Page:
On Fri, 5 May 2017 13:03:03 -0000 (UTC)

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    Ah these things are called general Artificial Intelligence these
days. Hot research topic.

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    There is definitely progress being made on 3 and as a result 4,
nothing by way of products but a good many papers and results.

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    Neural networks with memory and some fancy self training AFAICT.

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    Trouble is that leaves no term for things like the above which are
not general AI but are also not programmed explicitly.

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Re: Google releases DIY open source Raspberry Pi 'Voice Kit' hardware -- here's how to get it
On Fri, 05 May 2017 16:04:54 +0100, Ahem A Rivet's Shot wrote:

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That doesn't surprise me at all, though I don't like that term much as is  
sounds more than slightly premature.

  
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Sounds good.
  
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I though that would be the case.  

I find this type of system a bit worrying because if you can't make a  
complex algorithm show you how it solved a problem it can be really hard  
to tell whether its answer is valid or to fix bugs.
  
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Maybe better names would be Trainable Algorithm if it can't explain how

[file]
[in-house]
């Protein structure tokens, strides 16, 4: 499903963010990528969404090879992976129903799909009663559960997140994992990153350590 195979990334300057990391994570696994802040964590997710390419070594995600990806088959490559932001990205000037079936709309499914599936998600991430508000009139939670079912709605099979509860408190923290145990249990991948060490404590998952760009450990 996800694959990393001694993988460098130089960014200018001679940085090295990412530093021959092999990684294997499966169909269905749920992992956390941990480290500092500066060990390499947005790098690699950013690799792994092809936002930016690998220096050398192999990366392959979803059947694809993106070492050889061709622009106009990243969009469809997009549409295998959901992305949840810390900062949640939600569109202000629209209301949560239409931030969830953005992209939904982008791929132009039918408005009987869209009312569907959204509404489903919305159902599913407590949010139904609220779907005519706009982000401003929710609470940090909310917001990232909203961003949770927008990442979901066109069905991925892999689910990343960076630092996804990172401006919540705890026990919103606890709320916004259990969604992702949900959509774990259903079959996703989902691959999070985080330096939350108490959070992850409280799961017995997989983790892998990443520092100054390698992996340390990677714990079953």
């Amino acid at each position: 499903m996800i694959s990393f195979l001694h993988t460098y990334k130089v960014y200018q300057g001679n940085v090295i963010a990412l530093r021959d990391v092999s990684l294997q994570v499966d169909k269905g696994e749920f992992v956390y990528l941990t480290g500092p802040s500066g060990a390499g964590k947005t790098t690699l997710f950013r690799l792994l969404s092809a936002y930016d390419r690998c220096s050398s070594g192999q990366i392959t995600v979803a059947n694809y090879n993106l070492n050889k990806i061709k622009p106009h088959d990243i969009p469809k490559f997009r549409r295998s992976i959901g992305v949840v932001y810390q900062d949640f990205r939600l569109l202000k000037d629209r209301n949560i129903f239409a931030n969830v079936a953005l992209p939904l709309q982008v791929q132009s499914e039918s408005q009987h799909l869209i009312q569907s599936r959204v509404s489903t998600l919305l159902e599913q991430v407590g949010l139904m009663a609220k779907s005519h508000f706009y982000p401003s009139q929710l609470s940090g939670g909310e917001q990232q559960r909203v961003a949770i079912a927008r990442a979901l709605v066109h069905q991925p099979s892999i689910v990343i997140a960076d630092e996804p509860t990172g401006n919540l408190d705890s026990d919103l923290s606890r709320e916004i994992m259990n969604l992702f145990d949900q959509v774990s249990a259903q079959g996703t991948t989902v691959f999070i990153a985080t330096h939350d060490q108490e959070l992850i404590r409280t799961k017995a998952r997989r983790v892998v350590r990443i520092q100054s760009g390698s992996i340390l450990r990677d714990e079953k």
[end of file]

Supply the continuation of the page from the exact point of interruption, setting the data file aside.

it got its answer or Expert Algorithm  if it can.  

I think you have to use different names because whether an algorithm can  
explain itself should be a major factor when you're deciding how much you  
trust its output. After all, that's no different to how you decide  
whether to trust what a human tells you.


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martin@   | Martin Gregorie
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Re: Google releases DIY open source Raspberry Pi 'Voice Kit' hardware -- here's how to get it
On Fri, 5 May 2017 17:28:00 -0000 (UTC)

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    There is that - OTOH sometimes the answer is hard to find but easy
to verify and in those cases something that can get there somehow will do
just fine.

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Re: Google releases DIY open source Raspberry Pi 'Voice Kit' hardware -- here's how to get it
On Fri, 5 May 2017 17:28:00 -0000 (UTC)

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    AFAICT the term has arisen to acknowledge that it's something